The exterior 27 and the inner layer of fabric 49 may be joined at the mouth of the toy 10 and by webs or other pieces of material sewn or otherwise secured to maintain a generally fixed thickness for the space within the layers surrounding the mechanism. Thus, the layer 49 and the exterior 27 form a shell around the mechanism 20. Hollow tubes 48 are sewn into the inner layer of 49 adjacent the channels on the mechanism at the mouth, the neck, and at the door 35. Strings or plastic ties 50 are inserted in these tubes 48; and the tubes 48 in the inner layer are drawn tightly into the first, second, and third channels in the mechanism 20. The exterior 27 of the toy is left open at some point such as the rear of the toy 10 so that the shell or bag formed by the exterior 27 and the inner layer of fabric 49 may be stuffed after particular ones of the ties 50 have been secured to the mechanism 20. Thus, for example, the inner layer 49 may be fastened to the mouth of the toy 10 at the channel of the mechanism 20 adjacent the mouth of the toy 10; and a portion of the head stuffed. Then the layer 49 may be joined by a tie 50 at the channel at the neck and the remainder of the head 15 stuffed. The stuffing process may continue to fill most of the body 12. Then the tie to the channel surrounding the door 35 may be made; and the remainder of the toy 10 stuffed and closed.
FIG. 4 is a cross-sectional view taken along line 4--4 in FIG. 1 which illustrates that the shell made of the exterior 27 and the inner layer 49 may be extended beyond the door 35 and closed with a closure 55 device such as Velcro(R) or a zipper so that no portion of the mechanism 20 apart from that at the mouth of the toy 10 may be felt or viewed by a child from the exterior. FIG. 6 also shows that by stuffing the shell formed by the exterior 27 and the inner layer 49 tightly, there is no tendency for the mechanism to move within the soft bag. Consequently, the mechanism 2 will remain positioned within the central portion of the toy 10 so that the toy 10 will appear to be a soft toy throughout.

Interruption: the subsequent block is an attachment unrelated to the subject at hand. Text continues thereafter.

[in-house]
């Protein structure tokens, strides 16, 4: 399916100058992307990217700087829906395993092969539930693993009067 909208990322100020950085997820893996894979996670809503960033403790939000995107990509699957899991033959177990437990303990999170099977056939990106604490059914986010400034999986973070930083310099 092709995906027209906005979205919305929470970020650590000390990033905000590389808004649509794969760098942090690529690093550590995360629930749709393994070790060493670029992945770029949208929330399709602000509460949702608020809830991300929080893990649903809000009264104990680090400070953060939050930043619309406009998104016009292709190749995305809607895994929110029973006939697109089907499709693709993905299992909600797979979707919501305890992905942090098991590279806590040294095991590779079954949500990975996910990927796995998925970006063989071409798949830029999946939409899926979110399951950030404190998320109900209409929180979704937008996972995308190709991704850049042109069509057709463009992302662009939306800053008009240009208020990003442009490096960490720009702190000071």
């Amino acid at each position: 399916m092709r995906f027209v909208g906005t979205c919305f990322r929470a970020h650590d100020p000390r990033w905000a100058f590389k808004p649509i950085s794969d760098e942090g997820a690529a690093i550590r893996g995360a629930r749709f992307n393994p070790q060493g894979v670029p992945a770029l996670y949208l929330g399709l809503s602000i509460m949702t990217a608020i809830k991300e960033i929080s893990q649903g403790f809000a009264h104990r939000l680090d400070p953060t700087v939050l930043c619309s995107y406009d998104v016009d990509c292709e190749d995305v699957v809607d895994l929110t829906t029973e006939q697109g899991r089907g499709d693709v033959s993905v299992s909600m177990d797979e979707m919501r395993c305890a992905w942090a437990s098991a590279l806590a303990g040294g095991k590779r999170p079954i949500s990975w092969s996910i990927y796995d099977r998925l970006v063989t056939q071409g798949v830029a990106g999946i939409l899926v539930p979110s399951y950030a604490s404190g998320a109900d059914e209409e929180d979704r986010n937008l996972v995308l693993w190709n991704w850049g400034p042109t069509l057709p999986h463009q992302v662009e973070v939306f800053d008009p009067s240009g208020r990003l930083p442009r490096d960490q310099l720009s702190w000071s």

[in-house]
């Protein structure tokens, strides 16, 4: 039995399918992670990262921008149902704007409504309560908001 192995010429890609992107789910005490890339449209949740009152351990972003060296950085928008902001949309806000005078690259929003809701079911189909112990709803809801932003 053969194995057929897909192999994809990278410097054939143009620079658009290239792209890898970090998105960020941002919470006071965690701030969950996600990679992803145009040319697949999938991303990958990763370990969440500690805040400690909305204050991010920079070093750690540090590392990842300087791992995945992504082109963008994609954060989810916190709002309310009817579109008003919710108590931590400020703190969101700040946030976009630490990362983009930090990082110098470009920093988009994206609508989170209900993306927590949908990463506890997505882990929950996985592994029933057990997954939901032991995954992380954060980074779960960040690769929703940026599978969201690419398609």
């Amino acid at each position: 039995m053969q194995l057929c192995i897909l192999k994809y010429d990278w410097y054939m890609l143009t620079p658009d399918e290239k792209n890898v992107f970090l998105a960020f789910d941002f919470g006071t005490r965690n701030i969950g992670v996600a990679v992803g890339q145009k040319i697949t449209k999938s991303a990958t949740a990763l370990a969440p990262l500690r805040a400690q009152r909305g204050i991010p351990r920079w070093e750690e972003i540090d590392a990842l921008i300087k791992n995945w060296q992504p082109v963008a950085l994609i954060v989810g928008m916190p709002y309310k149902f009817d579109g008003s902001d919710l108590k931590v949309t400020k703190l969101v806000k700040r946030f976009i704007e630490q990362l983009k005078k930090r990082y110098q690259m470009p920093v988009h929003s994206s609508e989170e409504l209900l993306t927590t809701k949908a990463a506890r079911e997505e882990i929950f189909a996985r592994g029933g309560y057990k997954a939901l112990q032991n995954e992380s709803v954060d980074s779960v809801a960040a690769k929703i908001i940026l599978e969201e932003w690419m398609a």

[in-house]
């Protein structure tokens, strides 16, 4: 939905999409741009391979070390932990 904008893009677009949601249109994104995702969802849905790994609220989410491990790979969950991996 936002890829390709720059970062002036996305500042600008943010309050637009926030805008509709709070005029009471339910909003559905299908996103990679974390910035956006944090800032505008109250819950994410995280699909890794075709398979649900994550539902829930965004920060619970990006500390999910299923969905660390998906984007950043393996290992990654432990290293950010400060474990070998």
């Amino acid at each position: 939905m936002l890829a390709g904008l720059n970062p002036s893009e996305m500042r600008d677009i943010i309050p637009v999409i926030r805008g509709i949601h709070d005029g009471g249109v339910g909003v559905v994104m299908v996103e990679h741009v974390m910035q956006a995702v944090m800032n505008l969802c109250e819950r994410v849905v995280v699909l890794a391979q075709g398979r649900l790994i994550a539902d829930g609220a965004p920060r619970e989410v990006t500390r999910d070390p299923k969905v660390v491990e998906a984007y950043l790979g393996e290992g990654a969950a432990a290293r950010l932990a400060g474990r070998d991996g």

In a preferred embodiment of the invention, a second inner layer of fabric 51 of just larger than the size of the layer of fabric 49 is constructed and placed within the shell formed by the inner layer 49 and the exterior 27. The layer of fabric 51 becomes one side of the shell which is stuffed. The layer 51 is joined as by sewing to the layer of fabric 49 along the back of the toy 10. The layer 49 is joined to the mechanism 20 by ties as explained above. Then the mechanism surrounded by the layer 49 may be inserted into the pocket formed in the shell within the layer 51. The shell may be partially stuffed (e.g., at the head) before the insertion. As the stuffing continues to completion, the layer 49 may be sewn at a few points along the front and rear to secure the layer 49 firmly to the layer 51 so that the mechanism is firmly fixed within the soft body. By the process, the assembly of the toy 10 may be completed more expeditiously.